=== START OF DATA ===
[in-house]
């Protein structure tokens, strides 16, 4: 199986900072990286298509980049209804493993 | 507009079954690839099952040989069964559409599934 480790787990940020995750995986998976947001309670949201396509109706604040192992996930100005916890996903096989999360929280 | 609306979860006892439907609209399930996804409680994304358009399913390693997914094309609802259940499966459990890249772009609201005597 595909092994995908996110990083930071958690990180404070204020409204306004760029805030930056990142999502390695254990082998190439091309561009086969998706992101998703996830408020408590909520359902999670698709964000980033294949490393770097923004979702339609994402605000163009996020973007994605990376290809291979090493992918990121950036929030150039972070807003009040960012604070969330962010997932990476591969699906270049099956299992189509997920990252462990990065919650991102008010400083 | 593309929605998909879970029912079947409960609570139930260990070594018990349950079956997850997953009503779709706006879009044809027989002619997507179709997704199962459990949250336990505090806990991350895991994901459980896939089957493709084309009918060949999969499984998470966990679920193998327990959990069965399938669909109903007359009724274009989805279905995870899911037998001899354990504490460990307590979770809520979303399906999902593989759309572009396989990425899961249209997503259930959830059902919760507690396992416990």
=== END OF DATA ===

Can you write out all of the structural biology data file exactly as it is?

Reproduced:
[in-house]
């Protein structure tokens, strides 16, 4: 199986900072990286298509980049209804493993 | 507009079954690839099952040989069964559409599934 480790787990940020995750995986998976947001309670949201396509109706604040192992996930100005916890996903096989999360929280 | 609306979860006892439907609209399930996804409680994304358009399913390693997914094309609802259940499966459990890249772009609201005597 595909092994995908996110990083930071958690990180404070204020409204306004760029805030930056990142999502390695254990082998190439091309561009086969998706992101998703996830408020408590909520359902999670698709964000980033294949490393770097923004979702339609994402605000163009996020973007994605990376290809291979090493992918990121950036929030150039972070807003009040960012604070969330962010997932990476591969699906270049099956299992189509997920990252462990990065919650991102008010400083 | 593309929605998909879970029912079947409960609570139930260990070594018990349950079956997850997953009503779709706006879009044809027989002619997507179709997704199962459990949250336990505090806990991350895991994901459980896939089957493709084309009918060949999969499984998470966990679920193998327990959990069965399938669909109903007359009724274009989805279905995870899911037998001899354990504490460990307590979770809520979303399906999902593989759309572009396989990425899961249209997503259930959830059902919760507690396992416990």